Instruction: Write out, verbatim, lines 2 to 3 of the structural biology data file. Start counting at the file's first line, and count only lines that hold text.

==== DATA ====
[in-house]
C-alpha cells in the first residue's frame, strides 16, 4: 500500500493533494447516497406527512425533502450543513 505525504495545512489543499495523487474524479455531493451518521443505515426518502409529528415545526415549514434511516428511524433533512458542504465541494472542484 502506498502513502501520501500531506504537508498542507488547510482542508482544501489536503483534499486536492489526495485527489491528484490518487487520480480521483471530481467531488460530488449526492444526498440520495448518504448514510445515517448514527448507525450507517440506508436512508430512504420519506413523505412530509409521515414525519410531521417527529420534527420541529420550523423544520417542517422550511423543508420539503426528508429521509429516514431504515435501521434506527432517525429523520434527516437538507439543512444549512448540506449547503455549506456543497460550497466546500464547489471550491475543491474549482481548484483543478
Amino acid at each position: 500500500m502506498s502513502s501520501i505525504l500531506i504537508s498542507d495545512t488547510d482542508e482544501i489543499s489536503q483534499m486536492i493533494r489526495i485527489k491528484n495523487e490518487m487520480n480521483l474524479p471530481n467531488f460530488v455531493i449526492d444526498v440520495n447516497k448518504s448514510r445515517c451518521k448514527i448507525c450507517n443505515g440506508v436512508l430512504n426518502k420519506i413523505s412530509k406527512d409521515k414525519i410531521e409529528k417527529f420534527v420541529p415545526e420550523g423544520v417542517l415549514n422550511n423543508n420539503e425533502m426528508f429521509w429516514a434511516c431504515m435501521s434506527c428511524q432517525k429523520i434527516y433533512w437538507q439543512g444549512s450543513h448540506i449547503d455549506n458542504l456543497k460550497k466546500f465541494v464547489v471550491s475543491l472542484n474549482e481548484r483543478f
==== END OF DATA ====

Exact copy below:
C-alpha cells in the first residue's frame, strides 16, 4: 500500500493533494447516497406527512425533502450543513 505525504495545512489543499495523487474524479455531493451518521443505515426518502409529528415545526415549514434511516428511524433533512458542504465541494472542484 502506498502513502501520501500531506504537508498542507488547510482542508482544501489536503483534499486536492489526495485527489491528484490518487487520480480521483471530481467531488460530488449526492444526498440520495448518504448514510445515517448514527448507525450507517440506508436512508430512504420519506413523505412530509409521515414525519410531521417527529420534527420541529420550523423544520417542517422550511423543508420539503426528508429521509429516514431504515435501521434506527432517525429523520434527516437538507439543512444549512448540506449547503455549506456543497460550497466546500464547489471550491475543491474549482481548484483543478
Amino acid at each position: 500500500m502506498s502513502s501520501i505525504l500531506i504537508s498542507d495545512t488547510d482542508e482544501i489543499s489536503q483534499m486536492i493533494r489526495i485527489k491528484n495523487e490518487m487520480n480521483l474524479p471530481n467531488f460530488v455531493i449526492d444526498v440520495n447516497k448518504s448514510r445515517c451518521k448514527i448507525c450507517n443505515g440506508v436512508l430512504n426518502k420519506i413523505s412530509k406527512d409521515k414525519i410531521e409529528k417527529f420534527v420541529p415545526e420550523g423544520v417542517l415549514n422550511n423543508n420539503e425533502m426528508f429521509w429516514a434511516c431504515m435501521s434506527c428511524q432517525k429523520i434527516y433533512w437538507q439543512g444549512s450543513h448540506i449547503d455549506n458542504l456543497k460550497k466546500f465541494v464547489v471550491s475543491l472542484n474549482e481548484r483543478f